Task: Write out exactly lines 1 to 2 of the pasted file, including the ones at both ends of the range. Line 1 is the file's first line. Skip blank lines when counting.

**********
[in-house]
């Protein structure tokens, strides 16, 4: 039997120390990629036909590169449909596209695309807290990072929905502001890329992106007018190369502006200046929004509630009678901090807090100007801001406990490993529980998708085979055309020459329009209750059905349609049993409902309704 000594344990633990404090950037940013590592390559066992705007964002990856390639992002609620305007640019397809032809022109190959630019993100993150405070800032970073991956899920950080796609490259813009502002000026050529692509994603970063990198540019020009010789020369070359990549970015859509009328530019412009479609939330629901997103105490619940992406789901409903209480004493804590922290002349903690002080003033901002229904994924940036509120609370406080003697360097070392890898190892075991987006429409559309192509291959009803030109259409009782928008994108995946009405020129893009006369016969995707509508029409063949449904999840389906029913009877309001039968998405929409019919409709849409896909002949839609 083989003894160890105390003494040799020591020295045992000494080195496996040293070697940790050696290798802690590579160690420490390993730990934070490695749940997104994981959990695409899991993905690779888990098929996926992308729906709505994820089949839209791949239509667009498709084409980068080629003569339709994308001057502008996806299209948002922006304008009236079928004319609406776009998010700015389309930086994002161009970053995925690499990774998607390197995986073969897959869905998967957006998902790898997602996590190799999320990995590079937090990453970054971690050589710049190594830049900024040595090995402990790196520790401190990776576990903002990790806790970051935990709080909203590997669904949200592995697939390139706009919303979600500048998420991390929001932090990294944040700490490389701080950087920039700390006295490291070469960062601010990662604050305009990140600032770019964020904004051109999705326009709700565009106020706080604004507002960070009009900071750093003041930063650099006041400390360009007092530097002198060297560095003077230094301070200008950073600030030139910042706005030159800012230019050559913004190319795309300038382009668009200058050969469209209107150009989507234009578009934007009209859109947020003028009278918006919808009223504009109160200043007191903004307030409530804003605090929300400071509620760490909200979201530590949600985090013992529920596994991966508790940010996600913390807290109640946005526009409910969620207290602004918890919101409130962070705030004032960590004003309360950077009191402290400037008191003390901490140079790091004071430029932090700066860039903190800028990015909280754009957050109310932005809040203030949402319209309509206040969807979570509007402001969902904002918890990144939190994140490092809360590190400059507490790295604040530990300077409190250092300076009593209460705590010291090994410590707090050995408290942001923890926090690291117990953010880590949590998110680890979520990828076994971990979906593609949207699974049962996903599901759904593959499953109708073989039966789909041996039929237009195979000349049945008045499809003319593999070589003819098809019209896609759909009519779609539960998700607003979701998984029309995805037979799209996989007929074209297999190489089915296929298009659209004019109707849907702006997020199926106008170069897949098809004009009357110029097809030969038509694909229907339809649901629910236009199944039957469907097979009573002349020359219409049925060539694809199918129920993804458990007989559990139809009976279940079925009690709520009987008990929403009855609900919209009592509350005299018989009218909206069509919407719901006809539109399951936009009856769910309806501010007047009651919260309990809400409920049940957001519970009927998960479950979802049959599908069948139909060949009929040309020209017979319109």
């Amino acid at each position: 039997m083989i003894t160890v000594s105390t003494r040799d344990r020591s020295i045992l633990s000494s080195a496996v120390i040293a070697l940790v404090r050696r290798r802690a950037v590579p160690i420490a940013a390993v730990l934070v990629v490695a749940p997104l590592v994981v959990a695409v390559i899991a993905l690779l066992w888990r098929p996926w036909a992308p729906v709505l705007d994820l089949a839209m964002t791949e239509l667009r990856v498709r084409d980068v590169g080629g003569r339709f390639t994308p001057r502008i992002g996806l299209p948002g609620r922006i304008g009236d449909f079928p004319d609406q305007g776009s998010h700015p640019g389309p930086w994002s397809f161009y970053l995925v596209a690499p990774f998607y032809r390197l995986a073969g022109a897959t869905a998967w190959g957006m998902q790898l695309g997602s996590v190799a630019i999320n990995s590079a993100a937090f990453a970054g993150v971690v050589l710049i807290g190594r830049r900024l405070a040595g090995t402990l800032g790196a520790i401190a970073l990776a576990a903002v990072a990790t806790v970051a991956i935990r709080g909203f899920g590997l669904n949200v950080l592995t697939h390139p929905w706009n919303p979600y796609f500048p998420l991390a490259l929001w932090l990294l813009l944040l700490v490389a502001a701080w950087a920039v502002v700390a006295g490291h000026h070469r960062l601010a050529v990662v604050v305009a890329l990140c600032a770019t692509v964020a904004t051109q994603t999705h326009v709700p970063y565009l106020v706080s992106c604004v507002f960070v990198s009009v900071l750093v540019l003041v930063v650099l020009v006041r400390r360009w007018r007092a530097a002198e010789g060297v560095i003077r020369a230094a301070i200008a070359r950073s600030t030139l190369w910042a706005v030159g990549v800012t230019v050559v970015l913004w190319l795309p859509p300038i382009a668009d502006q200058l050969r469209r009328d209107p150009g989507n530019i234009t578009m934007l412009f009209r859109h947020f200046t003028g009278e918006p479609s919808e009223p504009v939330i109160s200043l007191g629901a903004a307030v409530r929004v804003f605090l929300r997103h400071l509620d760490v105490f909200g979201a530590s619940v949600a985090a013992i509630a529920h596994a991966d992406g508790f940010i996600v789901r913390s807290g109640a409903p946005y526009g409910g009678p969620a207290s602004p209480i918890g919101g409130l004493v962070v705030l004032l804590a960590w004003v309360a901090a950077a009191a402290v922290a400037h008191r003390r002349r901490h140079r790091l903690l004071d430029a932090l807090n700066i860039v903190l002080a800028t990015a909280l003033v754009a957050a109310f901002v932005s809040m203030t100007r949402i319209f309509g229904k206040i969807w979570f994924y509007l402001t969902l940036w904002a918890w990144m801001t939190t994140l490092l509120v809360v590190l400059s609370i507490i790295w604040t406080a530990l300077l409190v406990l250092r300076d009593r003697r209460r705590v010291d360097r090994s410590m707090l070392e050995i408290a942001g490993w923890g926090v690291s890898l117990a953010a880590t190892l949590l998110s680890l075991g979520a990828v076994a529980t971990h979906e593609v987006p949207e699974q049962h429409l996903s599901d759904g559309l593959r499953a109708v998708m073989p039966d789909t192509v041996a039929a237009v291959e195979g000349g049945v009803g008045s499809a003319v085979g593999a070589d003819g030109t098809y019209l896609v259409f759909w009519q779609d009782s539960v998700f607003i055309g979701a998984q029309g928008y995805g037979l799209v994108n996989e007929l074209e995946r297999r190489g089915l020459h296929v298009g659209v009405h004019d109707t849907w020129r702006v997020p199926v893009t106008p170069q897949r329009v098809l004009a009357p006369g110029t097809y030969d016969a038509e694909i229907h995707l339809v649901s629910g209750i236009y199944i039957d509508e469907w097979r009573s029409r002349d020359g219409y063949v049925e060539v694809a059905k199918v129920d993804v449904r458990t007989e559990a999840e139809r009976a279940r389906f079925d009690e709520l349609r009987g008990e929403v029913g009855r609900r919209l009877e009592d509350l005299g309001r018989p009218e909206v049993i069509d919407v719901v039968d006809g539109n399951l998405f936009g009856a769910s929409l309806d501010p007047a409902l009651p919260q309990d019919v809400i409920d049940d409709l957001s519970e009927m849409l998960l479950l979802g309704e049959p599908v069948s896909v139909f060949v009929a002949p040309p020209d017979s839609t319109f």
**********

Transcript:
[in-house]
């Protein structure tokens, strides 16, 4: 039997120390990629036909590169449909596209695309807290990072929905502001890329992106007018190369502006200046929004509630009678901090807090100007801001406990490993529980998708085979055309020459329009209750059905349609049993409902309704 000594344990633990404090950037940013590592390559066992705007964002990856390639992002609620305007640019397809032809022109190959630019993100993150405070800032970073991956899920950080796609490259813009502002000026050529692509994603970063990198540019020009010789020369070359990549970015859509009328530019412009479609939330629901997103105490619940992406789901409903209480004493804590922290002349903690002080003033901002229904994924940036509120609370406080003697360097070392890898190892075991987006429409559309192509291959009803030109259409009782928008994108995946009405020129893009006369016969995707509508029409063949449904999840389906029913009877309001039968998405929409019919409709849409896909002949839609 083989003894160890105390003494040799020591020295045992000494080195496996040293070697940790050696290798802690590579160690420490390993730990934070490695749940997104994981959990695409899991993905690779888990098929996926992308729906709505994820089949839209791949239509667009498709084409980068080629003569339709994308001057502008996806299209948002922006304008009236079928004319609406776009998010700015389309930086994002161009970053995925690499990774998607390197995986073969897959869905998967957006998902790898997602996590190799999320990995590079937090990453970054971690050589710049190594830049900024040595090995402990790196520790401190990776576990903002990790806790970051935990709080909203590997669904949200592995697939390139706009919303979600500048998420991390929001932090990294944040700490490389701080950087920039700390006295490291070469960062601010990662604050305009990140600032770019964020904004051109999705326009709700565009106020706080604004507002960070009009900071750093003041930063650099006041400390360009007092530097002198060297560095003077230094301070200008950073600030030139910042706005030159800012230019050559913004190319795309300038382009668009200058050969469209209107150009989507234009578009934007009209859109947020003028009278918006919808009223504009109160200043007191903004307030409530804003605090929300400071509620760490909200979201530590949600985090013992529920596994991966508790940010996600913390807290109640946005526009409910969620207290602004918890919101409130962070705030004032960590004003309360950077009191402290400037008191003390901490140079790091004071430029932090700066860039903190800028990015909280754009957050109310932005809040203030949402319209309509206040969807979570509007402001969902904002918890990144939190994140490092809360590190400059507490790295604040530990300077409190250092300076009593209460705590010291090994410590707090050995408290942001923890926090690291117990953010880590949590998110680890979520990828076994971990979906593609949207699974049962996903599901759904593959499953109708073989039966789909041996039929237009195979000349049945008045499809003319593999070589003819098809019209896609759909009519779609539960998700607003979701998984029309995805037979799209996989007929074209297999190489089915296929298009659209004019109707849907702006997020199926106008170069897949098809004009009357110029097809030969038509694909229907339809649901629910236009199944039957469907097979009573002349020359219409049925060539694809199918129920993804458990007989559990139809009976279940079925009690709520009987008990929403009855609900919209009592509350005299018989009218909206069509919407719901006809539109399951936009009856769910309806501010007047009651919260309990809400409920049940957001519970009927998960479950979802049959599908069948139909060949009929040309020209017979319109």